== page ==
Rice University’s Ravi Sheth receives Hertz Fellowship
Outgoing student body president plans to study systems biology at Columbia
By Jade Boyd
Rice News Staff
Rice University senior Ravi Sheth, a bioengineering major who just finished his term as president of the Rice Student Association, has received a prestigious 2015 Fannie and John Hertz Foundation Fellowship Award for graduate education. Sheth, who has worked for the past four years in the laboratory of Rice synthetic biologist Jeff Tabor, said he plans to study systems biology at Columbia University.
Hertz Fellowships, which include five years of financial support for graduate school in the applied physical, biological and engineering sciences, are among the most prestigious and competitive in the nation. Sheth, one of 12 recipients announced this week, was chosen from a field of more than 800 applicants after a grueling selection process that included both a technical interview that tested applicants’ knowledge of broad scientific principles as well as an in-depth second interview.
Sheth was at work in the lab of Tabor, assistant professor of bioengineering and of biochemistry and cell biology, when he got the official notification.
“I was in complete disbelief,” he said. “I left what I was doing in the lab and walked across campus to grab an iced coffee, and on the walk back I actually started to absorb what this really meant and how prestigious the award really is.”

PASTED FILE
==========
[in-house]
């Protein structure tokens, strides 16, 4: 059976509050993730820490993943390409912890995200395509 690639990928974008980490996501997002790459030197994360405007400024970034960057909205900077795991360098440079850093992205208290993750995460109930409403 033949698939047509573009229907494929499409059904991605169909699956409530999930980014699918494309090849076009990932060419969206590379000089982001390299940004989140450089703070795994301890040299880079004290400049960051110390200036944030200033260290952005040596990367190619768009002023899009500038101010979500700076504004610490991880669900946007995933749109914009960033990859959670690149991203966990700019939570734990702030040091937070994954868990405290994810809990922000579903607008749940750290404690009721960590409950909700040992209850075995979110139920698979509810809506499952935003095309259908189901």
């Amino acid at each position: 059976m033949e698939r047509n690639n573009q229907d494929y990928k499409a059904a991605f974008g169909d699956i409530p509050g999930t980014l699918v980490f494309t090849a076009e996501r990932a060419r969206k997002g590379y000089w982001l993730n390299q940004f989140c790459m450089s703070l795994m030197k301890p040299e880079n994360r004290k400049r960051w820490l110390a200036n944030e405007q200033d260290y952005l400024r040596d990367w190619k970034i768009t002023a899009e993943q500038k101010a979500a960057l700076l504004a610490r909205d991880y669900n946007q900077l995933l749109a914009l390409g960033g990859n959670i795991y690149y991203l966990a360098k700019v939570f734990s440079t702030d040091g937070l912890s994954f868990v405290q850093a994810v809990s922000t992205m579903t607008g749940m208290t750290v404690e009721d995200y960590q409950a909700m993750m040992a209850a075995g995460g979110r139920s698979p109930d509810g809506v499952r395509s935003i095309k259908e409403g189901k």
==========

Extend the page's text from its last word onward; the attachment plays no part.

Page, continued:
Providing fellows with the freedom to pursue their own innovative ideas as doctoral students is a hallmark of the Hertz program. The fellowships are designed to provide financial independence so that fellows are not bound by traditional research funding restrictions or the funded projects of any faculty member.
“The overarching question I want to explore is: What are the design rules for engineering communities of bacteria for useful purposes?” Sheth said. “The first real applications for this field are just beginning, and I’m deeply excited to have the freedom of the Hertz Fellowship to be creative and innovative in pushing it forward.”
In part, because of the work he’s done with Tabor, Sheth said he is interested in developing quantitative frameworks to better understand and engineer the probiotic bacteria that inhabit human bodies and help keep them healthy.
“I’m interested in using the tools of synthetic biology to exploit these microbial communities for useful purposes.” Sheth said. ”Long term, I want to work as a professor in the university environment.”
Sheth credits his work with Tabor for opening his mind to the idea of graduate school and a career in academia.
“My freshman year I would have scoffed at the idea of spending even more time in school,” he said. “But I think my research experience in Jeff Tabor’s lab for the past four years has really convinced me that academia is the best environment to have lots of freedom, to be creative and to work on interesting and impactful problems.”
Tabor said Sheth has been a transformational force in his lab, beginning with their first meeting when Sheth was still a freshman.
“Rather than simply absorbing information, Ravi volleyed back with insightful and probing questions and altogether new ideas,” Tabor said. “After about 10 minutes, I ran out to grab my best Ph.D. student to see how far we could push the science. I would later realize that my first meeting with Ravi was a transformative moment for my research program.”
Tabor said Sheth has worked on and initiated a number of new lines of research, co-authored several peer-reviewed research publications, co-authored nine research grant proposals, including five that were funded, and has at times led graduate students and even postdoctoral research fellows on research projects.
Tabor said Sheth is “a once-in-a-lifetime talent in terms of intelligence, potential for a successful research career, and leadership abilities. It is almost impossible to imagine that Ravi will not make transformative contributions to society in his life.”